In this article by Drew Hansen as well as this one by Adam Lashinsky, we learn about an important facet of the decision-making process employed by Jeff Bezos and his top management team at Amazon. Here's an excerpt from the latter article:
Meetings of his "S-team" of senior executives begin with participants quietly absorbing the written word. Specifically, before any discussion begins, members of the team -- including Bezos -- consume six-page printed memos in total silence for as long as 30 minutes. (Yes, the e-ink purveyor prefers paper. Ironic, no?) They scribble notes in the margins while the authors of the memos wait for Bezos and his minions to finish reading.
Amazon executives call these documents "narratives," and even Bezos realizes that for the uninitiated -- and fans of the PowerPoint presentation -- the process is a bit odd. "For new employees, it's a strange initial experience," he tells Fortune. "They're just not accustomed to sitting silently in a room and doing study hall with a bunch of executives." Bezos says the act of communal reading guarantees the group's undivided attention. Writing a memo is an even more important skill to master. "Full sentences are harder to write," he says. "They have verbs. The paragraphs have topic sentences. There is no way to write a six-page, narratively structured memo and not have clear thinking."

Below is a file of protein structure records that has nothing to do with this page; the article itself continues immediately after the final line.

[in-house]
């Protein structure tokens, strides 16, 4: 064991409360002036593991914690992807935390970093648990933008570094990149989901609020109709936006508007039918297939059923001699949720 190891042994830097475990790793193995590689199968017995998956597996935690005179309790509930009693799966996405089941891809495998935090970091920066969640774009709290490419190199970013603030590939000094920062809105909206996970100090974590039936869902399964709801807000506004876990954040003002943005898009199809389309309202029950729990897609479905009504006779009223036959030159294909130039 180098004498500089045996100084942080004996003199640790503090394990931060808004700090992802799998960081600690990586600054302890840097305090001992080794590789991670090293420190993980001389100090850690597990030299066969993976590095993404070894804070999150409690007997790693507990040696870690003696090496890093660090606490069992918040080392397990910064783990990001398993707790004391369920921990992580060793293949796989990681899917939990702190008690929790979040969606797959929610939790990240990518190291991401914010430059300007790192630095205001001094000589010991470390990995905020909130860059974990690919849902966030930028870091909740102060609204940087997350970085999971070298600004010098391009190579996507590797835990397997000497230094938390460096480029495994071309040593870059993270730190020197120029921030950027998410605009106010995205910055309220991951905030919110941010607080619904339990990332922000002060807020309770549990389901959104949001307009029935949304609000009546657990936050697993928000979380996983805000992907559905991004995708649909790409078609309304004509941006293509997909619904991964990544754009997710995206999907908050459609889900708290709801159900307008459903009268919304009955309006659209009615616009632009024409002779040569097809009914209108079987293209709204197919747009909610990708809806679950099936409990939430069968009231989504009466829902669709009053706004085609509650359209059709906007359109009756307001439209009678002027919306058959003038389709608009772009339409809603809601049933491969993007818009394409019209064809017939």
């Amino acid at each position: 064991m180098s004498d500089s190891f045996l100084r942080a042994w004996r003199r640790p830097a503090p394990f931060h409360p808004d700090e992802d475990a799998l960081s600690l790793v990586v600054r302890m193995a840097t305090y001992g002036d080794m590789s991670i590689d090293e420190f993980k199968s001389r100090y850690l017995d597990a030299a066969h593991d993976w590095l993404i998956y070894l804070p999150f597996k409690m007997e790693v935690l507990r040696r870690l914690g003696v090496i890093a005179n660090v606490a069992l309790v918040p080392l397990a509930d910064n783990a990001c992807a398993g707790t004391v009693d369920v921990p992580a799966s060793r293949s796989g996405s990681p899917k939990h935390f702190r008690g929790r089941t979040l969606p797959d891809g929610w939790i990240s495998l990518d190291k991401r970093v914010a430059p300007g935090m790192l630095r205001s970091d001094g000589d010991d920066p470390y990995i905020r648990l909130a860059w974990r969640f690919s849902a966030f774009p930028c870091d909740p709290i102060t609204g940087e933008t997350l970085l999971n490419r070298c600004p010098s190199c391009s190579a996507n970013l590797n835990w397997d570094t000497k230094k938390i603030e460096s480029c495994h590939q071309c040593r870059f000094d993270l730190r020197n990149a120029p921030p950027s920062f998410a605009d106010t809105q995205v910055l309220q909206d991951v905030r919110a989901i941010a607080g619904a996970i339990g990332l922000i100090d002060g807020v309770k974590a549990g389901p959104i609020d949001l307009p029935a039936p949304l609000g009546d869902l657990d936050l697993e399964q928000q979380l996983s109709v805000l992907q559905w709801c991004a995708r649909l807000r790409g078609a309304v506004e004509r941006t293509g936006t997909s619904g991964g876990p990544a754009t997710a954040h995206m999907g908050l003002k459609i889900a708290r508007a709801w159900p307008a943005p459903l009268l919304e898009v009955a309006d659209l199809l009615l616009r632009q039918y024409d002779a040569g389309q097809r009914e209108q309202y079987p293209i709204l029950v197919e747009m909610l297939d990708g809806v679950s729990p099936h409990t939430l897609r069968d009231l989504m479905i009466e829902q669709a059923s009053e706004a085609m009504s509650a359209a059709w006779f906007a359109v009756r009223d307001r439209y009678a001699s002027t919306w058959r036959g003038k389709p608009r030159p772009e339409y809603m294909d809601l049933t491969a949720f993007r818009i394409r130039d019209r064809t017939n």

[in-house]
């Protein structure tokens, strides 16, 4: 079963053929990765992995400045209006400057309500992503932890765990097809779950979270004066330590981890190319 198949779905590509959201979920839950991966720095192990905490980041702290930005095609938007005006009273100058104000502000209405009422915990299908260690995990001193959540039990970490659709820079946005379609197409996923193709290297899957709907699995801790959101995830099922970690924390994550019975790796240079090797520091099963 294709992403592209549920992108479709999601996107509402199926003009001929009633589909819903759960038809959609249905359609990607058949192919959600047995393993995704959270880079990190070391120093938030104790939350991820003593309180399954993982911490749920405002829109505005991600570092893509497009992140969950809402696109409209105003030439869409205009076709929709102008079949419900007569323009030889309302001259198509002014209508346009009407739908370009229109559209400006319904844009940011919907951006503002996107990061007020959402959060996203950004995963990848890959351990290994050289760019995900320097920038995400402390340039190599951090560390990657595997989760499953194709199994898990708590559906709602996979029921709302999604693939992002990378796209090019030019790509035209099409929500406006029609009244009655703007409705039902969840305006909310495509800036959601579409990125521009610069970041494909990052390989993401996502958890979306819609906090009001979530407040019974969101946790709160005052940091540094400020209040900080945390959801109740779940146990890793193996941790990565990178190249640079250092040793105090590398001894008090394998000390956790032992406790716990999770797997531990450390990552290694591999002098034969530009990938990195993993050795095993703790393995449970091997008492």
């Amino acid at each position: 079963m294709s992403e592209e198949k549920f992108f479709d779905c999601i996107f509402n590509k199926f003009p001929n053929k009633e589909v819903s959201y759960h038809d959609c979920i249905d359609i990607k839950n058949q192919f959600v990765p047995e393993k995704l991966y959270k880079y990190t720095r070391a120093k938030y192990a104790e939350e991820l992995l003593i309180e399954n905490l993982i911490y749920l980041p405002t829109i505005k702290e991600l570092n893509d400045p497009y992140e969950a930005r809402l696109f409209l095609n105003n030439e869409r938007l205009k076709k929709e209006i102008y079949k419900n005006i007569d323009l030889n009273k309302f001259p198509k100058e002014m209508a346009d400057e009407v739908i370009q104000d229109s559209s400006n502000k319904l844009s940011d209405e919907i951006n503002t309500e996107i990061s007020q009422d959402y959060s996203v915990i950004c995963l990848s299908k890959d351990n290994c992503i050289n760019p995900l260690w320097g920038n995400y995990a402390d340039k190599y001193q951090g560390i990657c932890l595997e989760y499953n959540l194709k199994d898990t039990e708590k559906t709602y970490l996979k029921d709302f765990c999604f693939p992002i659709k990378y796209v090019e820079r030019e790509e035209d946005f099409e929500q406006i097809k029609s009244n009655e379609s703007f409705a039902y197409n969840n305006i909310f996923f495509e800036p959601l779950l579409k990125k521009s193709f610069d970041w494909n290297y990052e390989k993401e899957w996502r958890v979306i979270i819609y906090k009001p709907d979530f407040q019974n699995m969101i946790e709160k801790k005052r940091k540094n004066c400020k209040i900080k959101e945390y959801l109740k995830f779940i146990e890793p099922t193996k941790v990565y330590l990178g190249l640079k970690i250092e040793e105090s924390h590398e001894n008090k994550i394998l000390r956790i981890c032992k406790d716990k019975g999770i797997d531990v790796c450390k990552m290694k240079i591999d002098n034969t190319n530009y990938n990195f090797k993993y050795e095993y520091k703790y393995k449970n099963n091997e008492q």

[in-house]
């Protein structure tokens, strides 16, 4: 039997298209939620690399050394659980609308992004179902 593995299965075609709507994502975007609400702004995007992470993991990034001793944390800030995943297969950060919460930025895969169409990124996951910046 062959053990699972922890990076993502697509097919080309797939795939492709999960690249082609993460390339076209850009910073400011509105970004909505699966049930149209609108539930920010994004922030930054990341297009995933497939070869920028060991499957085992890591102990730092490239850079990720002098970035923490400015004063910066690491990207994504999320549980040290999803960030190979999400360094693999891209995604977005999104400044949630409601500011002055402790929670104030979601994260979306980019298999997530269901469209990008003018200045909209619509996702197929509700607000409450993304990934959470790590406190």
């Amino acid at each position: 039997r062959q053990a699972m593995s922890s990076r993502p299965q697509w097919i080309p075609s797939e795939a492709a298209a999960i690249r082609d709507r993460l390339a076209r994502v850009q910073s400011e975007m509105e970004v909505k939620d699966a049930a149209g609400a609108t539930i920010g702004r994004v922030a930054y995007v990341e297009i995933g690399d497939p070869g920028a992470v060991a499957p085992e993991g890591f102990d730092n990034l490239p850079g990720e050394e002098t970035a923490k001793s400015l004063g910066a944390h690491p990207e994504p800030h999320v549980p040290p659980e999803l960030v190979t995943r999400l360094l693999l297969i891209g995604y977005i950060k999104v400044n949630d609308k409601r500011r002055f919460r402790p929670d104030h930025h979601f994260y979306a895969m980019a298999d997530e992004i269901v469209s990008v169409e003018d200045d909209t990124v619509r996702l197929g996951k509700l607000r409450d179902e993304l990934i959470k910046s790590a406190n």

The use of narratives at Amazon reminds me of this article written many years ago in Harvard Business Review about strategic planning at 3M. The innovative industrial conglomerate had adopted the use of storytelling during its strategic planning. In the article, the authors explained that bullet points on Powerpoint slides have several deficiencies. Bullet point lists often prove rather generic, fail to clarify causal relationships, and leave crucial assumptions unstated. One manager quoted in the article explains, "If you read just bullet points, you may not get it, but if you read a narrative plan, you will. If there's a flaw in the logic, it glares right out at you. With bullets, you don't know if the insights is really there, or if the planner has merely given you a shopping list." Stories or narratives enable you to think more holistically, and they provide the basis for a more thoughtful dialogue and debate. Finally, stories prove much more compelling than lists. If we hope to persuade others that a strategy makes sense, a good story works much more effectively than a set of bullet points.